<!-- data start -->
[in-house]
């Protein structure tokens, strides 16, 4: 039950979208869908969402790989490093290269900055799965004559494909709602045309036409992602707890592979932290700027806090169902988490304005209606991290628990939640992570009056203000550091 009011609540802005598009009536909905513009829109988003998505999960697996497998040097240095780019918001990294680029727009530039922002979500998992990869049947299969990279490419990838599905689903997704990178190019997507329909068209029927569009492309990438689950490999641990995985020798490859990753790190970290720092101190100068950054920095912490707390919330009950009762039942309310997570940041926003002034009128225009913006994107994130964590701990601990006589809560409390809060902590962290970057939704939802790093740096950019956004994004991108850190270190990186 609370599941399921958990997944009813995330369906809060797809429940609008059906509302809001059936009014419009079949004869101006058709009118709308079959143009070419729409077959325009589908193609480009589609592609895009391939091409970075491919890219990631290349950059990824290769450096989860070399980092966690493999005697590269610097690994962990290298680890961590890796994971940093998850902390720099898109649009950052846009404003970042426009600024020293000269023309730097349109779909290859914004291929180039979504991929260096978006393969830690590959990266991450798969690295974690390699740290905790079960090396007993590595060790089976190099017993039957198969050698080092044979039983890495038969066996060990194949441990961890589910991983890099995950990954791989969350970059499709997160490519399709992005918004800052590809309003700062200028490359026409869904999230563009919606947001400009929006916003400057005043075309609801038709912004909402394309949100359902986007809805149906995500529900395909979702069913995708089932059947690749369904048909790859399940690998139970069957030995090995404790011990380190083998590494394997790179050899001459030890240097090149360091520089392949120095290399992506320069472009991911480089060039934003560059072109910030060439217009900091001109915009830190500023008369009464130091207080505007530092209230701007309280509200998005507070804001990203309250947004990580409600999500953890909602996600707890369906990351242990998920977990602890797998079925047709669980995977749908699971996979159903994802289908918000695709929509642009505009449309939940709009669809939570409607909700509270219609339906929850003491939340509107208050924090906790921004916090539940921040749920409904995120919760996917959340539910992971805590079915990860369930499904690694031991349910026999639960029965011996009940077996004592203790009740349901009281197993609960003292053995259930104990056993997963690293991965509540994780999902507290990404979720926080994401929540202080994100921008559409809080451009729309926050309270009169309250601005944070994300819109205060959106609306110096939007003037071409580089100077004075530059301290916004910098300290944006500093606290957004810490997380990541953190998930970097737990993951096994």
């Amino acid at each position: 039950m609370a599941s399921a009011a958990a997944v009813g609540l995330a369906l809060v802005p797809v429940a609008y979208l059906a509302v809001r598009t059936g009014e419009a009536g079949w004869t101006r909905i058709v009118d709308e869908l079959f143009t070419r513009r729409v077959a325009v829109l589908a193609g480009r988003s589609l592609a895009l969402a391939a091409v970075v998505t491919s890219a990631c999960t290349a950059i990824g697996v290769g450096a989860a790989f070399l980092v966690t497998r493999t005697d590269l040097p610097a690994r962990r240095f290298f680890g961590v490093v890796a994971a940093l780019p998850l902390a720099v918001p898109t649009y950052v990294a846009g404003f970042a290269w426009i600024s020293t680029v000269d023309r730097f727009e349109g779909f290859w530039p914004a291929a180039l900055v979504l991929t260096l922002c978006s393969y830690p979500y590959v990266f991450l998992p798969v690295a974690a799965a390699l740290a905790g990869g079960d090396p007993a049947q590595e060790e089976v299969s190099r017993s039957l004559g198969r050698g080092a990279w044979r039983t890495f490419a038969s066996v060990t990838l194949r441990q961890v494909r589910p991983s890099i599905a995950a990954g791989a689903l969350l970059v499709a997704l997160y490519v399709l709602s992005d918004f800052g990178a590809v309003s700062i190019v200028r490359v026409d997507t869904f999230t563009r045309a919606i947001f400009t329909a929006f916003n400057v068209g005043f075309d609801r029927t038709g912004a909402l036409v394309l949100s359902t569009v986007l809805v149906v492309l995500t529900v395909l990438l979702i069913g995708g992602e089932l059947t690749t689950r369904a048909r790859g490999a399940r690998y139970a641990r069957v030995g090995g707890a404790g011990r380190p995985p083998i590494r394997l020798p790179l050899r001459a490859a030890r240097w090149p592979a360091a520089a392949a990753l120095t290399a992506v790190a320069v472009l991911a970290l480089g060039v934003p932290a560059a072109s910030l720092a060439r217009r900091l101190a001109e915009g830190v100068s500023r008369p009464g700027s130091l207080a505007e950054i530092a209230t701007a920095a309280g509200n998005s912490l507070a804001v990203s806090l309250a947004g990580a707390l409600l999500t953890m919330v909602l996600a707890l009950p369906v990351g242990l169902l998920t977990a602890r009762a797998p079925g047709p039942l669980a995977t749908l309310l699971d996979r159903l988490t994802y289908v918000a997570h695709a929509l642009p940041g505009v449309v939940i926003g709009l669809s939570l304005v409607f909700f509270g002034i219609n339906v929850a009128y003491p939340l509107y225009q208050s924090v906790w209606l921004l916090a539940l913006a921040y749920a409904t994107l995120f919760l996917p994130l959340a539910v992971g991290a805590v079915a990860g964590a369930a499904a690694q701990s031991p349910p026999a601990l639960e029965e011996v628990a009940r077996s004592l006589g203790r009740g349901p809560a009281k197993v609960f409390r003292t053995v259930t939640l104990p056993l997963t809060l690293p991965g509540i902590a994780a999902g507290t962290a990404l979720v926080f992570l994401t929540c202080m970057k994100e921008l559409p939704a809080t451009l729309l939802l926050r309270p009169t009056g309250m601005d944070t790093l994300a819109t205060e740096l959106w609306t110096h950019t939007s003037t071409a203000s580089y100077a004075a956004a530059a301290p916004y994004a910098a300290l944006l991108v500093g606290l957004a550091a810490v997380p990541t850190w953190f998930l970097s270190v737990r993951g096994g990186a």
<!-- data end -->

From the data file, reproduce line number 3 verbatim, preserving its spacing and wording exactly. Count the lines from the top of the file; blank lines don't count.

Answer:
């Amino acid at each position: 039950m609370a599941s399921a009011a958990a997944v009813g609540l995330a369906l809060v802005p797809v429940a609008y979208l059906a509302v809001r598009t059936g009014e419009a009536g079949w004869t101006r909905i058709v009118d709308e869908l079959f143009t070419r513009r729409v077959a325009v829109l589908a193609g480009r988003s589609l592609a895009l969402a391939a091409v970075v998505t491919s890219a990631c999960t290349a950059i990824g697996v290769g450096a989860a790989f070399l980092v966690t497998r493999t005697d590269l040097p610097a690994r962990r240095f290298f680890g961590v490093v890796a994971a940093l780019p998850l902390a720099v918001p898109t649009y950052v990294a846009g404003f970042a290269w426009i600024s020293t680029v000269d023309r730097f727009e349109g779909f290859w530039p914004a291929a180039l900055v979504l991929t260096l922002c978006s393969y830690p979500y590959v990266f991450l998992p798969v690295a974690a799965a390699l740290a905790g990869g079960d090396p007993a049947q590595e060790e089976v299969s190099r017993s039957l004559g198969r050698g080092a990279w044979r039983t890495f490419a038969s066996v060990t990838l194949r441990q961890v494909r589910p991983s890099i599905a995950a990954g791989a689903l969350l970059v499709a997704l997160y490519v399709l709602s992005d918004f800052g990178a590809v309003s700062i190019v200028r490359v026409d997507t869904f999230t563009r045309a919606i947001f400009t329909a929006f916003n400057v068209g005043f075309d609801r029927t038709g912004a909402l036409v394309l949100s359902t569009v986007l809805v149906v492309l995500t529900v395909l990438l979702i069913g995708g992602e089932l059947t690749t689950r369904a048909r790859g490999a399940r690998y139970a641990r069957v030995g090995g707890a404790g011990r380190p995985p083998i590494r394997l020798p790179l050899r001459a490859a030890r240097w090149p592979a360091a520089a392949a990753l120095t290399a992506v790190a320069v472009l991911a970290l480089g060039v934003p932290a560059a072109s910030l720092a060439r217009r900091l101190a001109e915009g830190v100068s500023r008369p009464g700027s130091l207080a505007e950054i530092a209230t701007a920095a309280g509200n998005s912490l507070a804001v990203s806090l309250a947004g990580a707390l409600l999500t953890m919330v909602l996600a707890l009950p369906v990351g242990l169902l998920t977990a602890r009762a797998p079925g047709p039942l669980a995977t749908l309310l699971d996979r159903l988490t994802y289908v918000a997570h695709a929509l642009p940041g505009v449309v939940i926003g709009l669809s939570l304005v409607f909700f509270g002034i219609n339906v929850a009128y003491p939340l509107y225009q208050s924090v906790w209606l921004l916090a539940l913006a921040y749920a409904t994107l995120f919760l996917p994130l959340a539910v992971g991290a805590v079915a990860g964590a369930a499904a690694q701990s031991p349910p026999a601990l639960e029965e011996v628990a009940r077996s004592l006589g203790r009740g349901p809560a009281k197993v609960f409390r003292t053995v259930t939640l104990p056993l997963t809060l690293p991965g509540i902590a994780a999902g507290t962290a990404l979720v926080f992570l994401t929540c202080m970057k994100e921008l559409p939704a809080t451009l729309l939802l926050r309270p009169t009056g309250m601005d944070t790093l994300a819109t205060e740096l959106w609306t110096h950019t939007s003037t071409a203000s580089y100077a004075a956004a530059a301290p916004y994004a910098a300290l944006l991108v500093g606290l957004a550091a810490v997380p990541t850190w953190f998930l970097s270190v737990r993951g096994g990186a």